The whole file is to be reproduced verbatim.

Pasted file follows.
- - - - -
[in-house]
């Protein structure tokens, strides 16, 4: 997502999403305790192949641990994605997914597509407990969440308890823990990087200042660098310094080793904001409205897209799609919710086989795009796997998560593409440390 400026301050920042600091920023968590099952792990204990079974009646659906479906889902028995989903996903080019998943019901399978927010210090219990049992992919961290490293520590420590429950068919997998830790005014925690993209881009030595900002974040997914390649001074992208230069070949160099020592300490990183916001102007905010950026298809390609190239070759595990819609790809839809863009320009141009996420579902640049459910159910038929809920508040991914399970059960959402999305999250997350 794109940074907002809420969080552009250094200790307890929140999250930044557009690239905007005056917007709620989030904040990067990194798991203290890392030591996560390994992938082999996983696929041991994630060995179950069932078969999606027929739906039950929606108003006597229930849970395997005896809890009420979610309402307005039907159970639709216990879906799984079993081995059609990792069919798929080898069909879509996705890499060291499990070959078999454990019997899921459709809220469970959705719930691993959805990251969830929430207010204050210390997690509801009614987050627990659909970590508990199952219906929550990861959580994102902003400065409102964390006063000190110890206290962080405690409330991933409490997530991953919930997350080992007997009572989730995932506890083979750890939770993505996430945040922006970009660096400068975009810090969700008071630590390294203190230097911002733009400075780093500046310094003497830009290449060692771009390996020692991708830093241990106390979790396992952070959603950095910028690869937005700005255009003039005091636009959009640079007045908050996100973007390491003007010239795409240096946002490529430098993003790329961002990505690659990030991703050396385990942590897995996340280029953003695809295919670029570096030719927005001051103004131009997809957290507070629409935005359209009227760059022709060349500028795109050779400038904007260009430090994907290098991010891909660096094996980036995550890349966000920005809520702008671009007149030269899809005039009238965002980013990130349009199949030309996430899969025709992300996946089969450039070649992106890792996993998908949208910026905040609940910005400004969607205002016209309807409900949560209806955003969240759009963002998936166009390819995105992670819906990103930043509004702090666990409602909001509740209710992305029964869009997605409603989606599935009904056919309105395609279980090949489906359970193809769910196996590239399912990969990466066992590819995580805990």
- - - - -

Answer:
[in-house]
């Protein structure tokens, strides 16, 4: 997502999403305790192949641990994605997914597509407990969440308890823990990087200042660098310094080793904001409205897209799609919710086989795009796997998560593409440390 400026301050920042600091920023968590099952792990204990079974009646659906479906889902028995989903996903080019998943019901399978927010210090219990049992992919961290490293520590420590429950068919997998830790005014925690993209881009030595900002974040997914390649001074992208230069070949160099020592300490990183916001102007905010950026298809390609190239070759595990819609790809839809863009320009141009996420579902640049459910159910038929809920508040991914399970059960959402999305999250997350 794109940074907002809420969080552009250094200790307890929140999250930044557009690239905007005056917007709620989030904040990067990194798991203290890392030591996560390994992938082999996983696929041991994630060995179950069932078969999606027929739906039950929606108003006597229930849970395997005896809890009420979610309402307005039907159970639709216990879906799984079993081995059609990792069919798929080898069909879509996705890499060291499990070959078999454990019997899921459709809220469970959705719930691993959805990251969830929430207010204050210390997690509801009614987050627990659909970590508990199952219906929550990861959580994102902003400065409102964390006063000190110890206290962080405690409330991933409490997530991953919930997350080992007997009572989730995932506890083979750890939770993505996430945040922006970009660096400068975009810090969700008071630590390294203190230097911002733009400075780093500046310094003497830009290449060692771009390996020692991708830093241990106390979790396992952070959603950095910028690869937005700005255009003039005091636009959009640079007045908050996100973007390491003007010239795409240096946002490529430098993003790329961002990505690659990030991703050396385990942590897995996340280029953003695809295919670029570096030719927005001051103004131009997809957290507070629409935005359209009227760059022709060349500028795109050779400038904007260009430090994907290098991010891909660096094996980036995550890349966000920005809520702008671009007149030269899809005039009238965002980013990130349009199949030309996430899969025709992300996946089969450039070649992106890792996993998908949208910026905040609940910005400004969607205002016209309807409900949560209806955003969240759009963002998936166009390819995105992670819906990103930043509004702090666990409602909001509740209710992305029964869009997605409603989606599935009904056919309105395609279980090949489906359970193809769910196996590239399912990969990466066992590819995580805990």